Source: www.facebook.com/SSSPh/

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3 Mar 21.jpg

Now that we have the list of documents and IDs that can be presented when registering for a National ID, we shall be sharing the areas of registration centers where citizens and resident aliens can submit their application.  The following list was lifted from the Implementing Rules and Regulations of the RA 11055 or the Philippine Identification System Act.

Section 8. Registration

  1. Registration Centers

Every citizen or resident alien shall register personally in any of the following registration centers that have the necessary facilities to capture the information required to be contained in the registry.  These registration center shall be made available one year after the effectivity of this Act:

  • Philippine Statistics Authority (PSA) Regional and Provincial Offices;
  • Local Civil Registry Offices (LCROs);
  • Government Service Insurance System (GSIS) for its members and their dependents;
  • Social Security System (SSS) for its members and their dependents;
  • Philippine Health Insurance Corporation (PhilHealth);
  • Home Development Mutual Fund (HDMF);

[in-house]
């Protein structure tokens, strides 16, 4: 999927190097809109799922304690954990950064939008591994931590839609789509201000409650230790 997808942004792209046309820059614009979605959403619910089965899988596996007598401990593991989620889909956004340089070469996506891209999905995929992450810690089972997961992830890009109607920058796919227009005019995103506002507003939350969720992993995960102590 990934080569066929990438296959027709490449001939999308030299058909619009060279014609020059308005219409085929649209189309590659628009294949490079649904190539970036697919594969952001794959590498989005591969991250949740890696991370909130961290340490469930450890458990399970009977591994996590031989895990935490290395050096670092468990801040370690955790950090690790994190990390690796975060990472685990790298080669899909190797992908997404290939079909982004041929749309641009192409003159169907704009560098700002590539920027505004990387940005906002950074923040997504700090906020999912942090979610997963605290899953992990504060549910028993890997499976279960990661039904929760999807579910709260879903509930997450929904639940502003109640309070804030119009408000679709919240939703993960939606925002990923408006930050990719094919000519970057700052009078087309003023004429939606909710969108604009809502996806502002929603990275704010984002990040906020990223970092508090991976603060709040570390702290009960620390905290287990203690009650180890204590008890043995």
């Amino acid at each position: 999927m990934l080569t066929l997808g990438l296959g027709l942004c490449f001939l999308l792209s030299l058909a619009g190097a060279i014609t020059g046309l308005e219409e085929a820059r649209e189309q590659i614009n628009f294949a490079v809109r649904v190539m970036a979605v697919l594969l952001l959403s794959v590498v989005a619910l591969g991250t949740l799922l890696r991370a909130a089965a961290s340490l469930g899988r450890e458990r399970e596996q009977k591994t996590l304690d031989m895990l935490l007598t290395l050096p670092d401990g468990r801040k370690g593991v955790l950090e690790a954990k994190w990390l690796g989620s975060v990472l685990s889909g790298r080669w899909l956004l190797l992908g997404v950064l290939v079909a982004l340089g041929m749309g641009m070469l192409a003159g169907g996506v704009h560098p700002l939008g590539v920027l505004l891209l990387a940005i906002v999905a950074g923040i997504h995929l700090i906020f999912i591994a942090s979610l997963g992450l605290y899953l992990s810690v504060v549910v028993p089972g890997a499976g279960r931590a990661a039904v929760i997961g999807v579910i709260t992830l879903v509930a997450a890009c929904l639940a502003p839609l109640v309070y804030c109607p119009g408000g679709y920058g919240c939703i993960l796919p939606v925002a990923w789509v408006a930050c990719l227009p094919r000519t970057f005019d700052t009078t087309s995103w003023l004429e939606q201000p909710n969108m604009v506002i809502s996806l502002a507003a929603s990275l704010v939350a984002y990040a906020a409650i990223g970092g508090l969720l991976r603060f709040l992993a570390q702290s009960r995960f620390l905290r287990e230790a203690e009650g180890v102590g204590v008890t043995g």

• Commission on Elections (COMELEC);
  • Philippine Postal Corporation (PHLPost); and
  • Other government agencies and GOCCs as may be assigned by the PSA.

Take note:

  • The list of offices of the above-mentioned agencies, which will be designated as registration centers, shall be posted on the PSA website.
  • The above agencies shall each designate an area for the setting up of registration centers by the PSA.  The PSA shall provide the necessary facilities, manpower, equipment, registration system, and resources to carry out the registration in the registration centers.
  • In the case of Filipino citizens residing abroad, the registration shall be made in the nearest Philippine Embassy or Philippine Foreign Service post, or other registration centers that may be designated by the Department of Foreign Affairs in coordination with the PSA.

 

Source:

www.psa.gov.ph

https://bit.ly/2Tfvhyv (PDF Copy of the IRR)

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This blog is sponsored by PSAHelpline.ph.

Follow us on Facebook https://www.facebook.com/PSAHelpline.ph/

Place your PSA birth certificate orders online at http://www.PSAHelpline.ph or through our FB Chat Messenger at @PSAHelpline.ph

 

1 jan 24

If you are an employed member of the Pag-IBIG and the SSS, you shall, at one point, be entitled to salary loans from these government agencies.  The good thing about getting a government-issued personal loan is that they offer low-interest rates compared to getting a loan from the bank or a private lending company.  Your monthly loan payments are deducted from your salary so it’s convenient… and consistent (which is really important in all types of loan repayments!).